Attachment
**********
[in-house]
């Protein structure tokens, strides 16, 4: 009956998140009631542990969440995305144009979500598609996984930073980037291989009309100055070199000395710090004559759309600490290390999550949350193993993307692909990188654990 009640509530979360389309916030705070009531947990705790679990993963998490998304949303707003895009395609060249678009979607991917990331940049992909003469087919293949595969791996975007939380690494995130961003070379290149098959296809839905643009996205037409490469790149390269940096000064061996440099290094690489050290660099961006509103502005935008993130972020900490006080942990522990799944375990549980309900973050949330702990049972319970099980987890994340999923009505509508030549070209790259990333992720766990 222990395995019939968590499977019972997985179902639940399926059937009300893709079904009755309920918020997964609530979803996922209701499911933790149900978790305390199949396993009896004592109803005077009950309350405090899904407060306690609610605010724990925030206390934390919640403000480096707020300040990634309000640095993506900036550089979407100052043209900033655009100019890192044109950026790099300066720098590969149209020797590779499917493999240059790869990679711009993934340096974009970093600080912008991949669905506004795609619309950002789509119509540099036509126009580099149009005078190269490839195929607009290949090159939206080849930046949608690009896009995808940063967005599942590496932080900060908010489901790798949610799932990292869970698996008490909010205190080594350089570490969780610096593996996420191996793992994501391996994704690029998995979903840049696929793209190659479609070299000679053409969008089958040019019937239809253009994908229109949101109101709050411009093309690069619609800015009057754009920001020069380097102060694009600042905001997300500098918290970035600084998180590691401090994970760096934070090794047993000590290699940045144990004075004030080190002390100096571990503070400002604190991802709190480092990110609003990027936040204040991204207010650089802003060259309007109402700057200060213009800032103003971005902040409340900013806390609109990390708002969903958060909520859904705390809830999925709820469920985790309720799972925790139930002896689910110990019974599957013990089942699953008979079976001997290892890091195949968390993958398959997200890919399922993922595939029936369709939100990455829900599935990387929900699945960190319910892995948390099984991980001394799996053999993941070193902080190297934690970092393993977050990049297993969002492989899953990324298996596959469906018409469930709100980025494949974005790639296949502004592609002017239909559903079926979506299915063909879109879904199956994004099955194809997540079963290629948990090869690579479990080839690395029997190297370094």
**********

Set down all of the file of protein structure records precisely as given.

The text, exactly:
[in-house]
């Protein structure tokens, strides 16, 4: 009956998140009631542990969440995305144009979500598609996984930073980037291989009309100055070199000395710090004559759309600490290390999550949350193993993307692909990188654990 009640509530979360389309916030705070009531947990705790679990993963998490998304949303707003895009395609060249678009979607991917990331940049992909003469087919293949595969791996975007939380690494995130961003070379290149098959296809839905643009996205037409490469790149390269940096000064061996440099290094690489050290660099961006509103502005935008993130972020900490006080942990522990799944375990549980309900973050949330702990049972319970099980987890994340999923009505509508030549070209790259990333992720766990 222990395995019939968590499977019972997985179902639940399926059937009300893709079904009755309920918020997964609530979803996922209701499911933790149900978790305390199949396993009896004592109803005077009950309350405090899904407060306690609610605010724990925030206390934390919640403000480096707020300040990634309000640095993506900036550089979407100052043209900033655009100019890192044109950026790099300066720098590969149209020797590779499917493999240059790869990679711009993934340096974009970093600080912008991949669905506004795609619309950002789509119509540099036509126009580099149009005078190269490839195929607009290949090159939206080849930046949608690009896009995808940063967005599942590496932080900060908010489901790798949610799932990292869970698996008490909010205190080594350089570490969780610096593996996420191996793992994501391996994704690029998995979903840049696929793209190659479609070299000679053409969008089958040019019937239809253009994908229109949101109101709050411009093309690069619609800015009057754009920001020069380097102060694009600042905001997300500098918290970035600084998180590691401090994970760096934070090794047993000590290699940045144990004075004030080190002390100096571990503070400002604190991802709190480092990110609003990027936040204040991204207010650089802003060259309007109402700057200060213009800032103003971005902040409340900013806390609109990390708002969903958060909520859904705390809830999925709820469920985790309720799972925790139930002896689910110990019974599957013990089942699953008979079976001997290892890091195949968390993958398959997200890919399922993922595939029936369709939100990455829900599935990387929900699945960190319910892995948390099984991980001394799996053999993941070193902080190297934690970092393993977050990049297993969002492989899953990324298996596959469906018409469930709100980025494949974005790639296949502004592609002017239909559903079926979506299915063909879109879904199956994004099955194809997540079963290629948990090869690579479990080839690395029997190297370094």